Wild About Oysters

It’s been a good while since my travels have taken me to the Emerald Isle. Not for the want of trying mind, but on each occasion that I’ve actually managed to set foot in the country of Carragheen, it’s been away to the east, in the streets of Temple Bar or the hills of  Co Wicklow. The West Coast? No…. always eluded me.

However, when you have mates like the inimitable John Ward, of Dooncastle Oysters, the opportunities for exploration and research into this country’s abundant and sustainable seafood on the Wild Atlantic Coast of Connemara are endless and when moreover, offered the chance to be involved in an inaugural Festival to celebrate the rich shellfish heritage of this spectacularly beautiful and hauntingly evocative seascape, you jump and willingly, with both feet.


The Dooncastle Oyster, grown in the pristine, gin-clear, tide-singing bays of Co Galway, is a work of nature’s art. A veritable gemstone, banded together of calcium and silicates, its innate, rugged, exterior beauty, harbours a rich jewel of the single-most delicious flesh I’ve yet savoured.

Loved and worshipped by Chefs at home and abroad, endorsement by the likes of shellfish aficionados JP McMahon and Nathan Outlaw, adds a mystique and integrity to the product that not only sets it aside, but elevates it to a position, seldom attained by most variants of Crassostrea gigas

And rightly so. John Ward lives and breathes his produce. Years spent learning the trade on different farms around the Irish coast, has taught him well and allowed him to design, what he would have as the perfect oyster. An upbringing around the rocky inlets and wild, weed-strewn shores of this beautiful coast, has instilled in him a passion and a vision that spurs him on to achieve an ultimate pinnacle of provenance, which although, not yet realised, lies not far over the horizon.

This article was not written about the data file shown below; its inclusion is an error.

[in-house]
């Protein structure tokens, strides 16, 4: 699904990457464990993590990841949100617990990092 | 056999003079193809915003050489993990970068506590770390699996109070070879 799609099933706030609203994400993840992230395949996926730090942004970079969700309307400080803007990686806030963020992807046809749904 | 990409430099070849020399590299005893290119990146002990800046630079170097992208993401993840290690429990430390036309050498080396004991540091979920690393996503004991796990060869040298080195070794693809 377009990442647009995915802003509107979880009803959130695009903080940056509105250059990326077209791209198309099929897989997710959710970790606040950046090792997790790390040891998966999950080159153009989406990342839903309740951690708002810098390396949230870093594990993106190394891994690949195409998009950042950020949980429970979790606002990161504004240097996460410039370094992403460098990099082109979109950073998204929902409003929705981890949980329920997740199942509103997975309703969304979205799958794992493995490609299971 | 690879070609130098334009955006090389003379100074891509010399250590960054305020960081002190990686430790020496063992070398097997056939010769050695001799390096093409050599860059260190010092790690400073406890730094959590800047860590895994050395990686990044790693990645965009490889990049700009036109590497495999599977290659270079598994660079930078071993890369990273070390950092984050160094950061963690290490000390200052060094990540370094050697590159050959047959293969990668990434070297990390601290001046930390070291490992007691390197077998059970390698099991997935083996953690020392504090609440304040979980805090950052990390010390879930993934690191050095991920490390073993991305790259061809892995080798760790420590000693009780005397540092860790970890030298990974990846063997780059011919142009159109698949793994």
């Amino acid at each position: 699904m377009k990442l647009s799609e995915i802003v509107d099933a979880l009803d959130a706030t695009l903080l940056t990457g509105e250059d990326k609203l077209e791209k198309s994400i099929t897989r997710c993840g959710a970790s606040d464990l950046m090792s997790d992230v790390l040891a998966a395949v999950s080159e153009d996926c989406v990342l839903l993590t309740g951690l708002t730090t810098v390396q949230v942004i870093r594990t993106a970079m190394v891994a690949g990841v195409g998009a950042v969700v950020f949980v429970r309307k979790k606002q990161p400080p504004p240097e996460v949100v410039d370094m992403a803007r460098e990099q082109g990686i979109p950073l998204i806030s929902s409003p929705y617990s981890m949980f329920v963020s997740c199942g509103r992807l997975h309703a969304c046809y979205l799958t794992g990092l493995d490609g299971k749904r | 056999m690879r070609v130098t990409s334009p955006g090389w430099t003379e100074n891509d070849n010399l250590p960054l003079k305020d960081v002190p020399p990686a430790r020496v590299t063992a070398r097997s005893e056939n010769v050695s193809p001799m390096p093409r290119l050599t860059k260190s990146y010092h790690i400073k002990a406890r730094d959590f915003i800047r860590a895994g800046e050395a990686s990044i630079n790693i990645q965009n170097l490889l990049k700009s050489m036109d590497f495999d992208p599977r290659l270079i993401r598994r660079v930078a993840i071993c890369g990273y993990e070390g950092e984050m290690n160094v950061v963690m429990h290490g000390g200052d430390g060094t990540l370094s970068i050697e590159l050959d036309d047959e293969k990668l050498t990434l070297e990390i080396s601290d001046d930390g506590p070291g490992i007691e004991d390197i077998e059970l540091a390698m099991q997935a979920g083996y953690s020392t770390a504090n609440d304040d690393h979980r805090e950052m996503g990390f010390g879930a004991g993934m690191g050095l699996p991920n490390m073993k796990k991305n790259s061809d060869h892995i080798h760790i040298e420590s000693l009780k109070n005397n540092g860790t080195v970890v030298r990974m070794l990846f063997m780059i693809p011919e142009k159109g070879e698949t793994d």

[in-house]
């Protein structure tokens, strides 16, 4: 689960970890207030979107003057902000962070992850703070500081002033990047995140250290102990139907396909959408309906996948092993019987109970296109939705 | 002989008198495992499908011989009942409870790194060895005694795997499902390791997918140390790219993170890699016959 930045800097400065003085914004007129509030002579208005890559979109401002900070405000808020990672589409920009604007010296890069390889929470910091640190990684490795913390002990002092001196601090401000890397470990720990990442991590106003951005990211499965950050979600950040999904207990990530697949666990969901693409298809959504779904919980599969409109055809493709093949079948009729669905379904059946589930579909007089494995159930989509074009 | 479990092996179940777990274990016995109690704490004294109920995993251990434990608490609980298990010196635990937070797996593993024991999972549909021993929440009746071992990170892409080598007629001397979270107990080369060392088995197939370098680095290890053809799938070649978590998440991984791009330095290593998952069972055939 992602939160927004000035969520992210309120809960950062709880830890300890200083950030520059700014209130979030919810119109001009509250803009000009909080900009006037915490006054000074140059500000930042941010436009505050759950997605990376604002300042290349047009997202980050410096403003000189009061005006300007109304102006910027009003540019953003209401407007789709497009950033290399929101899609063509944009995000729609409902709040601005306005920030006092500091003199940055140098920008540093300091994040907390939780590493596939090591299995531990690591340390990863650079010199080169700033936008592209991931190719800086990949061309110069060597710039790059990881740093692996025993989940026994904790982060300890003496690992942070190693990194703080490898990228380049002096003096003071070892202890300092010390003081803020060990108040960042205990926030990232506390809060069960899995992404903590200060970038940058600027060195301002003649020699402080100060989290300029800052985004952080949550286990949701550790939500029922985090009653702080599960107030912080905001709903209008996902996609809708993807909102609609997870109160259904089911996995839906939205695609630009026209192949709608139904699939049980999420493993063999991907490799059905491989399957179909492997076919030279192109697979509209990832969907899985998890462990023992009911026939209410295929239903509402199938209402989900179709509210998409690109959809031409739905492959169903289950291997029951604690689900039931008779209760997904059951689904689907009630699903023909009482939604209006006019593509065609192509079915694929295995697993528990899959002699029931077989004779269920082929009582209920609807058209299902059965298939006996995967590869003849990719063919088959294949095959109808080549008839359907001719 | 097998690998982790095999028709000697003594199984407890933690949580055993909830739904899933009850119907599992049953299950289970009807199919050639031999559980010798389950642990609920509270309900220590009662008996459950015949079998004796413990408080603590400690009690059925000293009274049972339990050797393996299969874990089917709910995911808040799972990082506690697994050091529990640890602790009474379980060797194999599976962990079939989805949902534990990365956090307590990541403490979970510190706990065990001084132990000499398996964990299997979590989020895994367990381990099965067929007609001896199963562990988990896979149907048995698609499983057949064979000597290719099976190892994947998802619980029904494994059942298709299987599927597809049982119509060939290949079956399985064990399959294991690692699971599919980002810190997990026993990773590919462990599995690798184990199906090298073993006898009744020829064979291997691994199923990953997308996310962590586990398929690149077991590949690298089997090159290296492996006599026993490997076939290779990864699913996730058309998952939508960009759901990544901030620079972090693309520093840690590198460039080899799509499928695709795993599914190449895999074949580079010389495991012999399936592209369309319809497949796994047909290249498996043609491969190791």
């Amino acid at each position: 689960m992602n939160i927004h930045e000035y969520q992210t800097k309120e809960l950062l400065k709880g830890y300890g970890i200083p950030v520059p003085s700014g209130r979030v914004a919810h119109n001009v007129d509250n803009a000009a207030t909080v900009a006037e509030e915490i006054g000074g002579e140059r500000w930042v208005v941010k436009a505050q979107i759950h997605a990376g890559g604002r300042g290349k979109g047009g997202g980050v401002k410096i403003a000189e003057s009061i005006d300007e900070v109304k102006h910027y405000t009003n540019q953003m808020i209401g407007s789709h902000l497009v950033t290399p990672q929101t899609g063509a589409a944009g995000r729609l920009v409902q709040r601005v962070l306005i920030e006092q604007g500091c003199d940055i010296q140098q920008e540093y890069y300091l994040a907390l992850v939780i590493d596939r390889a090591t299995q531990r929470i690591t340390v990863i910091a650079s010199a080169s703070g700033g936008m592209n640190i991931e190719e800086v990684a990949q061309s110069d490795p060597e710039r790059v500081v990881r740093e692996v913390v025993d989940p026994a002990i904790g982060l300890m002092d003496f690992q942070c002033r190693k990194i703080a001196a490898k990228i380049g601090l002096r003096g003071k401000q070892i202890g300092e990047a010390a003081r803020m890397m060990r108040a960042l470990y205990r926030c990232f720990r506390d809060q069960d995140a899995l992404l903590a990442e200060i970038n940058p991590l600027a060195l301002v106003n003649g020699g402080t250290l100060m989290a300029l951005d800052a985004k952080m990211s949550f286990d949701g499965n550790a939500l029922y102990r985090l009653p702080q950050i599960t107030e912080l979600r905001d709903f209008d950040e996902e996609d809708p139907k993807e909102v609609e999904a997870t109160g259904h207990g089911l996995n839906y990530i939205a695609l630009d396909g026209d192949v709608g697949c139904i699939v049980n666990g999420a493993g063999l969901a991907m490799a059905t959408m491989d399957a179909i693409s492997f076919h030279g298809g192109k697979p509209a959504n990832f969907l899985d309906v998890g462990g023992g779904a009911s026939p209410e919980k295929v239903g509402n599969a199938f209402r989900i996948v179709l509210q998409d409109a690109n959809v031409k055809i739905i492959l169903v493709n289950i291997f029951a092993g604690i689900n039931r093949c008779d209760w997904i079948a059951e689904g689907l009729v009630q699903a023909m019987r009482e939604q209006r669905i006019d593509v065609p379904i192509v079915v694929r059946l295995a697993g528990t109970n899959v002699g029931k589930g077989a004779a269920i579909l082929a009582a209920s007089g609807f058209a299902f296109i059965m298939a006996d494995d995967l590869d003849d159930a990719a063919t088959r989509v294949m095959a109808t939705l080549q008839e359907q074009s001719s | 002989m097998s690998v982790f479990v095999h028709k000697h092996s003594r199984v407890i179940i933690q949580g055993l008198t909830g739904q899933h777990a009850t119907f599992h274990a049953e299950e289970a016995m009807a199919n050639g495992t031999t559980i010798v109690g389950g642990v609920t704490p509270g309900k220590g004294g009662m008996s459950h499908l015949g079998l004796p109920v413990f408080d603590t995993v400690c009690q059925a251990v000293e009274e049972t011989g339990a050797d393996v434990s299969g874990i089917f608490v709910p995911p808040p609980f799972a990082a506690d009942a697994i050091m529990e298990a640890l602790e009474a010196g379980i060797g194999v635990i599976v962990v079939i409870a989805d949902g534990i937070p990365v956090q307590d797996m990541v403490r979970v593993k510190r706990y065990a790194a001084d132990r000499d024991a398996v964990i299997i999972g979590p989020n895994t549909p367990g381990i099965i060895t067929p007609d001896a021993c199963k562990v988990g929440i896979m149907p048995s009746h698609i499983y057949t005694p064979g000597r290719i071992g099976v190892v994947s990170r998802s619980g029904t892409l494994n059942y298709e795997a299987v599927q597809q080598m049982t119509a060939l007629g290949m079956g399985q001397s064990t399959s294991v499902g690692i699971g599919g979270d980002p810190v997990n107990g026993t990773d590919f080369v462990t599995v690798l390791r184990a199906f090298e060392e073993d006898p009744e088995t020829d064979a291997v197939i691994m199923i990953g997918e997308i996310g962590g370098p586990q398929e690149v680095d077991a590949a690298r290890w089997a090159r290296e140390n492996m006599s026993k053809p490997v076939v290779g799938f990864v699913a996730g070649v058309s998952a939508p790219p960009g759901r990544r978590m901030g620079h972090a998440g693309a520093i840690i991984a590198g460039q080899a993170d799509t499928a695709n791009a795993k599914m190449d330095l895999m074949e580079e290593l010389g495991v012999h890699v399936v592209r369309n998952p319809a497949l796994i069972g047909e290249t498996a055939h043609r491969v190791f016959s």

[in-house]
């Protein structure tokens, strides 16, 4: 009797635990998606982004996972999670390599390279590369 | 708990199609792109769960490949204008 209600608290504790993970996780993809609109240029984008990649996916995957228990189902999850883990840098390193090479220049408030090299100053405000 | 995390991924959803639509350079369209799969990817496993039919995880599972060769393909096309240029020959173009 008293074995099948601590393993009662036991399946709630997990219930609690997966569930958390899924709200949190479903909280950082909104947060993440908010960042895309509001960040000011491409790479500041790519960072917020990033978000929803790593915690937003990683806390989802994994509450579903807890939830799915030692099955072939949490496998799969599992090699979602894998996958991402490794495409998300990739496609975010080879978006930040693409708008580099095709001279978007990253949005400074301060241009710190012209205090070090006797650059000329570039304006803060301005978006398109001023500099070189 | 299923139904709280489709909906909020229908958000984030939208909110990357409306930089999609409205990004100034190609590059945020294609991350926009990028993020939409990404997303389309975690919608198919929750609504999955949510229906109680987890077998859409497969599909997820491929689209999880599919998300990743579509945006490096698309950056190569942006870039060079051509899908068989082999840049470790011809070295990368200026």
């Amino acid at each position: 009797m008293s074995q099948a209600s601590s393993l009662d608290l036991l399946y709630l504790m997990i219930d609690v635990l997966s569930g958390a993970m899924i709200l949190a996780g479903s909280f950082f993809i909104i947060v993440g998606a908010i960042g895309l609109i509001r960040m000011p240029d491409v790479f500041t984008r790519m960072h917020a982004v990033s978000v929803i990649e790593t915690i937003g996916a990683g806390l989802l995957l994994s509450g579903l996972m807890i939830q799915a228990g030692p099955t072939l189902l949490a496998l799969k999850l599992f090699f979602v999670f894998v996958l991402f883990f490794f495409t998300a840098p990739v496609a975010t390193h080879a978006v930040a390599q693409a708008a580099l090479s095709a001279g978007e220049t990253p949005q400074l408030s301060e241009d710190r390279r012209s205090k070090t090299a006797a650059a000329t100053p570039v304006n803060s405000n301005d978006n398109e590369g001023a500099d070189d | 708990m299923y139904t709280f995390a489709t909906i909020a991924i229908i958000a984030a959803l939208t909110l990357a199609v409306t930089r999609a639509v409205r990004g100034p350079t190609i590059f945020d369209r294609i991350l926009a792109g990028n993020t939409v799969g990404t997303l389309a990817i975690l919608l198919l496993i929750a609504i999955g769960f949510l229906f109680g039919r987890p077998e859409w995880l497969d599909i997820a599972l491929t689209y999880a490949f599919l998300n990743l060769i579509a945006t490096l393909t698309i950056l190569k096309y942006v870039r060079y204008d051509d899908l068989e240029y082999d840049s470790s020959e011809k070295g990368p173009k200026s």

It’s very much work in progress for John and his softly-spoken, lilting Irish brogue belies the fact that hard graft on the shoreline, between the tide marks, is what he knows best, constantly tending his flock, as a crofter would his sheep. Turning and grading, sorting and nurturing, working in harmony with the Atlantic swells and tides, as they deliver up a smorgasbord of nutrition, via the omnipresent Gulf Stream. Four years of perpetual attention, before his product has achieved its status and is recognisable as a Dooncastle Oyster.

So, from Shannon Airport we made our way up the ridiculously quiet M6 to Galway City and checked into the House Hotel, just a few light Gaelic skips away from our first West Coast seafood experience at the eponymous Dock 1  restaurant overlooking Galway Docks where we met up with our host, who, unsurprisingly, was delivering oysters.